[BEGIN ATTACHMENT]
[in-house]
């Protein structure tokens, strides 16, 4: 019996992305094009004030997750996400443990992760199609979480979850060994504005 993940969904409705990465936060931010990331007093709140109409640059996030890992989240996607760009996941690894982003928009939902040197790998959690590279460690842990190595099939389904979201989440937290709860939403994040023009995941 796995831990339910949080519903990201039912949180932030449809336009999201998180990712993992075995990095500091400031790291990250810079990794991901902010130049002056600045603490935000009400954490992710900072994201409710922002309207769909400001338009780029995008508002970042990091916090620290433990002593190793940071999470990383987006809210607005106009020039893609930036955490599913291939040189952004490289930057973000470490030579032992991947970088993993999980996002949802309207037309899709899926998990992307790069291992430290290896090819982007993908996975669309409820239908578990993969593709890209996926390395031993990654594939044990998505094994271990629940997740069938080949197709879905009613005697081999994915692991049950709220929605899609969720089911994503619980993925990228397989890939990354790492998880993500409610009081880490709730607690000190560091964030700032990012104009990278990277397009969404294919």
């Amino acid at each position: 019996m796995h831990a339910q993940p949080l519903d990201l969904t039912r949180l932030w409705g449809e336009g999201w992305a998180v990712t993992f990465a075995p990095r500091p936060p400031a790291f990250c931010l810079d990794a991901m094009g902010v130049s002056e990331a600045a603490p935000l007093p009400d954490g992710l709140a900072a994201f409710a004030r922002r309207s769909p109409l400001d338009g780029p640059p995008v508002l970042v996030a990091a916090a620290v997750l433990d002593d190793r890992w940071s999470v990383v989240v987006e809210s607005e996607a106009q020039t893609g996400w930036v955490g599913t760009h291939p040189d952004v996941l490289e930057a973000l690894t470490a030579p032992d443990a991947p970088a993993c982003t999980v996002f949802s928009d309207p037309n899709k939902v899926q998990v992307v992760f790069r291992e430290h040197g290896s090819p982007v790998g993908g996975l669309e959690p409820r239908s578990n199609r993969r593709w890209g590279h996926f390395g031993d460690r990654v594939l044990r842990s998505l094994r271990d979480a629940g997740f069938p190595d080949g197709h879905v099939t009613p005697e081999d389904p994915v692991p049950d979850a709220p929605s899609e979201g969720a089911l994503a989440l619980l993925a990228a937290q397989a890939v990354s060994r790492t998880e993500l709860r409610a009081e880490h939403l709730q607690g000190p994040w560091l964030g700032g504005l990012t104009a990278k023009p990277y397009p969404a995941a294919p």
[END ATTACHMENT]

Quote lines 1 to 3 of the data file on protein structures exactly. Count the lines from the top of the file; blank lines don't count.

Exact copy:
[in-house]
């Protein structure tokens, strides 16, 4: 019996992305094009004030997750996400443990992760199609979480979850060994504005 993940969904409705990465936060931010990331007093709140109409640059996030890992989240996607760009996941690894982003928009939902040197790998959690590279460690842990190595099939389904979201989440937290709860939403994040023009995941 796995831990339910949080519903990201039912949180932030449809336009999201998180990712993992075995990095500091400031790291990250810079990794991901902010130049002056600045603490935000009400954490992710900072994201409710922002309207769909400001338009780029995008508002970042990091916090620290433990002593190793940071999470990383987006809210607005106009020039893609930036955490599913291939040189952004490289930057973000470490030579032992991947970088993993999980996002949802309207037309899709899926998990992307790069291992430290290896090819982007993908996975669309409820239908578990993969593709890209996926390395031993990654594939044990998505094994271990629940997740069938080949197709879905009613005697081999994915692991049950709220929605899609969720089911994503619980993925990228397989890939990354790492998880993500409610009081880490709730607690000190560091964030700032990012104009990278990277397009969404294919």
């Amino acid at each position: 019996m796995h831990a339910q993940p949080l519903d990201l969904t039912r949180l932030w409705g449809e336009g999201w992305a998180v990712t993992f990465a075995p990095r500091p936060p400031a790291f990250c931010l810079d990794a991901m094009g902010v130049s002056e990331a600045a603490p935000l007093p009400d954490g992710l709140a900072a994201f409710a004030r922002r309207s769909p109409l400001d338009g780029p640059p995008v508002l970042v996030a990091a916090a620290v997750l433990d002593d190793r890992w940071s999470v990383v989240v987006e809210s607005e996607a106009q020039t893609g996400w930036v955490g599913t760009h291939p040189d952004v996941l490289e930057a973000l690894t470490a030579p032992d443990a991947p970088a993993c982003t999980v996002f949802s928009d309207p037309n899709k939902v899926q998990v992307v992760f790069r291992e430290h040197g290896s090819p982007v790998g993908g996975l669309e959690p409820r239908s578990n199609r993969r593709w890209g590279h996926f390395g031993d460690r990654v594939l044990r842990s998505l094994r271990d979480a629940g997740f069938p190595d080949g197709h879905v099939t009613p005697e081999d389904p994915v692991p049950d979850a709220p929605s899609e979201g969720a089911l994503a989440l619980l993925a990228a937290q397989a890939v990354s060994r790492t998880e993500l709860r409610a009081e880490h939403l709730q607690g000190p994040w560091l964030g700032g504005l990012t104009a990278k023009p990277y397009p969404a995941a294919p």